I received a copy of SIXTY ACRES AND A BRIDE by Regina Jennings, from Bethany House. As I read, my feeling kept shifting. At first, I outright disliked this book. Halfway through, I began to like it, and by the end, I enjoyed the pages and wished for more.
The main character, Rosa, is a young Mexican woman who travels to Texas with her mother-in-law. Rosa’s husband, who she was never close with, died in a mining accident and his mother now seeks their old ranch. The ranch, however, has fallen into heavy taxes. Rosa turns to her late husband’s cousin, Weston, for help. A compromising situation forces them to get married, and they must learn to love each other.
While I enjoyed reading about a Mexican heroine, I would have liked to see more about her culture. The author did touch on a few aspects, such as Mexican dancing, and Rosa used a few Spanish words, but they felt contrived. Rosa also felt too passive. Things happened to her, rather than her making them happen – even when she catches Weston in the barn, the scheme had been hatched by the mother-in-law. The plot moved slowly, and at the beginning, I had trouble staying focused. The prologue felt forced and gimmicky. There wasn’t enough for a solid grasp. However, the scene is repeated at the end, which tied the prologue in well.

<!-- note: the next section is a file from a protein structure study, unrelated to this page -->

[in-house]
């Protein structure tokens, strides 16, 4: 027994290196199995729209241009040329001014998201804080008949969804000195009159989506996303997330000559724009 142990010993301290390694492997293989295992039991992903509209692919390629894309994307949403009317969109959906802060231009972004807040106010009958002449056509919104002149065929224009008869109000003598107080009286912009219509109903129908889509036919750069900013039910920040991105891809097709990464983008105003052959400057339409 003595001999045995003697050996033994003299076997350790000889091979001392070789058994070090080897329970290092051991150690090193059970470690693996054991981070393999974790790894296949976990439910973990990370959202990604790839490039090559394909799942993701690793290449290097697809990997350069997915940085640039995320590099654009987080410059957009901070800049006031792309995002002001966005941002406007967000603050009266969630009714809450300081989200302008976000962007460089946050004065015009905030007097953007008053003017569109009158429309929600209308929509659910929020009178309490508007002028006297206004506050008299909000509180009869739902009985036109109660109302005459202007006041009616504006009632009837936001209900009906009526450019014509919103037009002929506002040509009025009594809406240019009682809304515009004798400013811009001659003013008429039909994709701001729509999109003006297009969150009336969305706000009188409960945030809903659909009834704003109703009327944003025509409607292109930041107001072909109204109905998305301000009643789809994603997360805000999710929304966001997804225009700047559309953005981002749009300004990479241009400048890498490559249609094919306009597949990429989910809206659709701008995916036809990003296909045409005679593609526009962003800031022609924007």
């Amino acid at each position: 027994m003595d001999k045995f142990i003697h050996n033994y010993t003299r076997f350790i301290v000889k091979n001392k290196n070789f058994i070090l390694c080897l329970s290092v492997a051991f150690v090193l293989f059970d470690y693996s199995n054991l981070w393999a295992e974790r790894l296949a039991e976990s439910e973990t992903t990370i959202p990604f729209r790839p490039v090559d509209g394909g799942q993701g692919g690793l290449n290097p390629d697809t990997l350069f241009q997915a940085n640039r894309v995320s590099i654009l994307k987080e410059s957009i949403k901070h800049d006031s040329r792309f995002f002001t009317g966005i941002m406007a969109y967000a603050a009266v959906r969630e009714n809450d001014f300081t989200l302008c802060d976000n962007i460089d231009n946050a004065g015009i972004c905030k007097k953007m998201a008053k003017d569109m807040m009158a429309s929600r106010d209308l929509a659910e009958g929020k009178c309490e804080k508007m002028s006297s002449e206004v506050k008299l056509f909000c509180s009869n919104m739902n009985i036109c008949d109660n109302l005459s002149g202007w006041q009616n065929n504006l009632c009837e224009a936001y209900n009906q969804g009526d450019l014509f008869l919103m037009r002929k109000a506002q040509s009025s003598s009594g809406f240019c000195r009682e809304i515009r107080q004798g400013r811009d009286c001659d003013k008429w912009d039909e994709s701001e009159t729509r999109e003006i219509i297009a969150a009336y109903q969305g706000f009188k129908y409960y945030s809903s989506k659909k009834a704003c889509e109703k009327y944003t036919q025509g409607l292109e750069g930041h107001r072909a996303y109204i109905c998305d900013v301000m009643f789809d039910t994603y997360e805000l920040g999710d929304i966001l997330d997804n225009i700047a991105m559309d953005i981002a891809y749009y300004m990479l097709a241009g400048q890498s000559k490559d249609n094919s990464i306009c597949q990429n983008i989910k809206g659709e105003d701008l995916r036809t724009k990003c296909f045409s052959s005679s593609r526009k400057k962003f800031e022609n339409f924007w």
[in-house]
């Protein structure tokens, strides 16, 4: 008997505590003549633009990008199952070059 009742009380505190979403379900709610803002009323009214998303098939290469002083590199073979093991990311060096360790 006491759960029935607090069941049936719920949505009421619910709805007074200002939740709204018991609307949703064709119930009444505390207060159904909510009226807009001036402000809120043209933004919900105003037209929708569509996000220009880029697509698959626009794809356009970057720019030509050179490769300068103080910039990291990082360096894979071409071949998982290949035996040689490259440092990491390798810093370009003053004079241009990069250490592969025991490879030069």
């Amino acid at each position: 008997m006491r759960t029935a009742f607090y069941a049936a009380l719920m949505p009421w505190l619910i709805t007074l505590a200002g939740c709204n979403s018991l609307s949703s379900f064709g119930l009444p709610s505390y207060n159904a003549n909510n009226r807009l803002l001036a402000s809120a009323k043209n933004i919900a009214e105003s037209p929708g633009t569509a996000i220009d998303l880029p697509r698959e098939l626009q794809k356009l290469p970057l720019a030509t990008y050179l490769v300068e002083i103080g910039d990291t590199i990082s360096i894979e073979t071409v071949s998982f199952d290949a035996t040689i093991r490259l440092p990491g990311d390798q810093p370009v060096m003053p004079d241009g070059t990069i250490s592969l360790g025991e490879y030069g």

I was pleased to see a mixture of people who were good and bad to her, rather than a bunch of characters all acting the same. I never sensed much chemistry between her and Weston, though. Despite never getting a strong feel for any of the characters, I grew to like them by the ending. I also had no strong sense of the setting. Essentially, the story could have happened anywhere, in any place. All you would have to do is substitute Texas and Mexico. I enjoy stories that really ground me in the time.
Overall, the book made for an enjoyable read during my lunchtime breaks. If a sequel comes out, I will read it.